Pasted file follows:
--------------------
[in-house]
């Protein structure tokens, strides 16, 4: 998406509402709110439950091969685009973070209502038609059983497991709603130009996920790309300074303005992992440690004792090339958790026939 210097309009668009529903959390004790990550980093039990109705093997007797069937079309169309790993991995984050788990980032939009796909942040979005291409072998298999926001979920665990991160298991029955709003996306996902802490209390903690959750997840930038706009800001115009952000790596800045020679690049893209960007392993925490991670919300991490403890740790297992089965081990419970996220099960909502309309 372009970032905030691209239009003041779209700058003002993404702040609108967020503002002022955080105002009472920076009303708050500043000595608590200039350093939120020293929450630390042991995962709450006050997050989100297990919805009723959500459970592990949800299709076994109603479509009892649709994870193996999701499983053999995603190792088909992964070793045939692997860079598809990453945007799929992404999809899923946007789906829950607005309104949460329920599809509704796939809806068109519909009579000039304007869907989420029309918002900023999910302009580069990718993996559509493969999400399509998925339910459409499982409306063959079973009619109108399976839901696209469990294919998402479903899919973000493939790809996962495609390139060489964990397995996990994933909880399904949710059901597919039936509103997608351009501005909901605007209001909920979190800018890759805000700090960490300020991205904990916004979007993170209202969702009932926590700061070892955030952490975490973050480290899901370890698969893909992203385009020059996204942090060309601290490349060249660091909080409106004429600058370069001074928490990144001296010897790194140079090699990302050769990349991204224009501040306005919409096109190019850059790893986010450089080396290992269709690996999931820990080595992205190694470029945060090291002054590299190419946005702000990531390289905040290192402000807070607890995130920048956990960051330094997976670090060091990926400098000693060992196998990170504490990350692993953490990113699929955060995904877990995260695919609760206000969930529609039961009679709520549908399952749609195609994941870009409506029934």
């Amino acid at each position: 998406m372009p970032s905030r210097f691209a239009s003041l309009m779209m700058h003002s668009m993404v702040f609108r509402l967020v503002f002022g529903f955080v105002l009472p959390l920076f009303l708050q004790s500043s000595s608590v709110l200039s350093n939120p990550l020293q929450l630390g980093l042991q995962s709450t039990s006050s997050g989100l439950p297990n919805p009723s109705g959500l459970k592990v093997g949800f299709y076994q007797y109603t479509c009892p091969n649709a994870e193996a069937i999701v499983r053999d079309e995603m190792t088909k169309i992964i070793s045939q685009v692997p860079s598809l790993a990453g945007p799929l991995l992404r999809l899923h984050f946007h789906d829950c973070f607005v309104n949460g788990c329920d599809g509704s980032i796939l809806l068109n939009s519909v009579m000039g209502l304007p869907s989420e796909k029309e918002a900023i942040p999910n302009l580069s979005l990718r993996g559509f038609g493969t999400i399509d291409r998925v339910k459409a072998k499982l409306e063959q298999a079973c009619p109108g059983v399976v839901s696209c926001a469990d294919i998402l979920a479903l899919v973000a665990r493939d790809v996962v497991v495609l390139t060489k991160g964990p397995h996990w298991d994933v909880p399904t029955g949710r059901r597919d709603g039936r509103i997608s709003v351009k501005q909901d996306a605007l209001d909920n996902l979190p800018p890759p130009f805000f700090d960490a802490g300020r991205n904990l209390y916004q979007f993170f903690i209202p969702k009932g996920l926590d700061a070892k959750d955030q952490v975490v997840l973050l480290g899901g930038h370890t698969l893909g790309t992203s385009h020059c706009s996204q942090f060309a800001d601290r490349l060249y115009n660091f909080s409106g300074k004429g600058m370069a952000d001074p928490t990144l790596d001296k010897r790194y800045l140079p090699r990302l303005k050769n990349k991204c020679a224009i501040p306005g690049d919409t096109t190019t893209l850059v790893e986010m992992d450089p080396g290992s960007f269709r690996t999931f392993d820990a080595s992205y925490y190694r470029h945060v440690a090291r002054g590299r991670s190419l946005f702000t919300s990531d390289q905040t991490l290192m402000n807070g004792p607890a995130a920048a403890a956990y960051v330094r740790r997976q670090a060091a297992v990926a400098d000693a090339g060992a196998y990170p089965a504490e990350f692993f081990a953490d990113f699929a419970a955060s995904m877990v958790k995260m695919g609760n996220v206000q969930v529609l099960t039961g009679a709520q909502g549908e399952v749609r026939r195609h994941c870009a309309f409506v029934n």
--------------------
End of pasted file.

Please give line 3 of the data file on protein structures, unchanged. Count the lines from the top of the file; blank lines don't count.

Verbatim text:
């Amino acid at each position: 998406m372009p970032s905030r210097f691209a239009s003041l309009m779209m700058h003002s668009m993404v702040f609108r509402l967020v503002f002022g529903f955080v105002l009472p959390l920076f009303l708050q004790s500043s000595s608590v709110l200039s350093n939120p990550l020293q929450l630390g980093l042991q995962s709450t039990s006050s997050g989100l439950p297990n919805p009723s109705g959500l459970k592990v093997g949800f299709y076994q007797y109603t479509c009892p091969n649709a994870e193996a069937i999701v499983r053999d079309e995603m190792t088909k169309i992964i070793s045939q685009v692997p860079s598809l790993a990453g945007p799929l991995l992404r999809l899923h984050f946007h789906d829950c973070f607005v309104n949460g788990c329920d599809g509704s980032i796939l809806l068109n939009s519909v009579m000039g209502l304007p869907s989420e796909k029309e918002a900023i942040p999910n302009l580069s979005l990718r993996g559509f038609g493969t999400i399509d291409r998925v339910k459409a072998k499982l409306e063959q298999a079973c009619p109108g059983v399976v839901s696209c926001a469990d294919i998402l979920a479903l899919v973000a665990r493939d790809v996962v497991v495609l390139t060489k991160g964990p397995h996990w298991d994933v909880p399904t029955g949710r059901r597919d709603g039936r509103i997608s709003v351009k501005q909901d996306a605007l209001d909920n996902l979190p800018p890759p130009f805000f700090d960490a802490g300020r991205n904990l209390y916004q979007f993170f903690i209202p969702k009932g996920l926590d700061a070892k959750d955030q952490v975490v997840l973050l480290g899901g930038h370890t698969l893909g790309t992203s385009h020059c706009s996204q942090f060309a800001d601290r490349l060249y115009n660091f909080s409106g300074k004429g600058m370069a952000d001074p928490t990144l790596d001296k010897r790194y800045l140079p090699r990302l303005k050769n990349k991204c020679a224009i501040p306005g690049d919409t096109t190019t893209l850059v790893e986010m992992d450089p080396g290992s960007f269709r690996t999931f392993d820990a080595s992205y925490y190694r470029h945060v440690a090291r002054g590299r991670s190419l946005f702000t919300s990531d390289q905040t991490l290192m402000n807070g004792p607890a995130a920048a403890a956990y960051v330094r740790r997976q670090a060091a297992v990926a400098d000693a090339g060992a196998y990170p089965a504490e990350f692993f081990a953490d990113f699929a419970a955060s995904m877990v958790k995260m695919g609760n996220v206000q969930v529609l099960t039961g009679a709520q909502g549908e399952v749609r026939r195609h994941c870009a309309f409506v029934n």